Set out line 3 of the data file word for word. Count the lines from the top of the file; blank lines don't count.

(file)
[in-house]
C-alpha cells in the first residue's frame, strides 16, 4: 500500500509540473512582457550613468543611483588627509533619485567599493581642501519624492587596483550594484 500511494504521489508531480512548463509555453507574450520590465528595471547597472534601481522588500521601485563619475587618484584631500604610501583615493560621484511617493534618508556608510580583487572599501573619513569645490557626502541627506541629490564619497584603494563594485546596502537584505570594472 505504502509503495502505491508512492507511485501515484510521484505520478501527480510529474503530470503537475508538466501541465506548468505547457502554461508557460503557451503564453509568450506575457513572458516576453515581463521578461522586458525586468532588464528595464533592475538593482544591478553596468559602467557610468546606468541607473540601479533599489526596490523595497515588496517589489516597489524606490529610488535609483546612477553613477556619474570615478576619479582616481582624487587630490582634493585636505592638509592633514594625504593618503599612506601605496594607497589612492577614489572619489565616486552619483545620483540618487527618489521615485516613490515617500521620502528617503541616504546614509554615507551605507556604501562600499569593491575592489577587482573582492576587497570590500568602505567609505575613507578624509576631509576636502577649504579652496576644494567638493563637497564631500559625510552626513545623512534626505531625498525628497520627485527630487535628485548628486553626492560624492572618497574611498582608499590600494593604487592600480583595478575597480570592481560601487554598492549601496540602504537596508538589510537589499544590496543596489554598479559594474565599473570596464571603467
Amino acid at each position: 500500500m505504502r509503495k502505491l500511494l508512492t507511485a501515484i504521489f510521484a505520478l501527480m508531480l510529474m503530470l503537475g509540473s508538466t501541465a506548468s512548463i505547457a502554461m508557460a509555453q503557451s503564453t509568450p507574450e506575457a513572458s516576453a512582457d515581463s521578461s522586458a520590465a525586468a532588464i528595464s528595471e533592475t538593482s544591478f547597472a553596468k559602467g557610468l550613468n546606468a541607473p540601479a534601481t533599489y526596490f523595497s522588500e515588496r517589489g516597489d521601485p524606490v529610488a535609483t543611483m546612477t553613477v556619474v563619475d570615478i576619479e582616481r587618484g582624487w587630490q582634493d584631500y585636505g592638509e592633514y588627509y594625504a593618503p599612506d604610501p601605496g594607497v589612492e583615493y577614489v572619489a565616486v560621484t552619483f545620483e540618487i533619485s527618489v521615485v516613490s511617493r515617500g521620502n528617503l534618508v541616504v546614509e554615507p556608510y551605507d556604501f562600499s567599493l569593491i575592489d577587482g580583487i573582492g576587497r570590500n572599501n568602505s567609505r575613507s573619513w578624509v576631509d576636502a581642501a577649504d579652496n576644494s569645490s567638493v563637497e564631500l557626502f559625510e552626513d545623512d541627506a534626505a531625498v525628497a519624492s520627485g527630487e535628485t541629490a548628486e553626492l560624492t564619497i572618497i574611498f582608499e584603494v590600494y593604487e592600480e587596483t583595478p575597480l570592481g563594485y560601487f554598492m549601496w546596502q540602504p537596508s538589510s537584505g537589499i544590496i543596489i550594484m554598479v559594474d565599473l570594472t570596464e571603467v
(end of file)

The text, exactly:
Amino acid at each position: 500500500m505504502r509503495k502505491l500511494l508512492t507511485a501515484i504521489f510521484a505520478l501527480m508531480l510529474m503530470l503537475g509540473s508538466t501541465a506548468s512548463i505547457a502554461m508557460a509555453q503557451s503564453t509568450p507574450e506575457a513572458s516576453a512582457d515581463s521578461s522586458a520590465a525586468a532588464i528595464s528595471e533592475t538593482s544591478f547597472a553596468k559602467g557610468l550613468n546606468a541607473p540601479a534601481t533599489y526596490f523595497s522588500e515588496r517589489g516597489d521601485p524606490v529610488a535609483t543611483m546612477t553613477v556619474v563619475d570615478i576619479e582616481r587618484g582624487w587630490q582634493d584631500y585636505g592638509e592633514y588627509y594625504a593618503p599612506d604610501p601605496g594607497v589612492e583615493y577614489v572619489a565616486v560621484t552619483f545620483e540618487i533619485s527618489v521615485v516613490s511617493r515617500g521620502n528617503l534618508v541616504v546614509e554615507p556608510y551605507d556604501f562600499s567599493l569593491i575592489d577587482g580583487i573582492g576587497r570590500n572599501n568602505s567609505r575613507s573619513w578624509v576631509d576636502a581642501a577649504d579652496n576644494s569645490s567638493v563637497e564631500l557626502f559625510e552626513d545623512d541627506a534626505a531625498v525628497a519624492s520627485g527630487e535628485t541629490a548628486e553626492l560624492t564619497i572618497i574611498f582608499e584603494v590600494y593604487e592600480e587596483t583595478p575597480l570592481g563594485y560601487f554598492m549601496w546596502q540602504p537596508s538589510s537584505g537589499i544590496i543596489i550594484m554598479v559594474d565599473l570594472t570596464e571603467v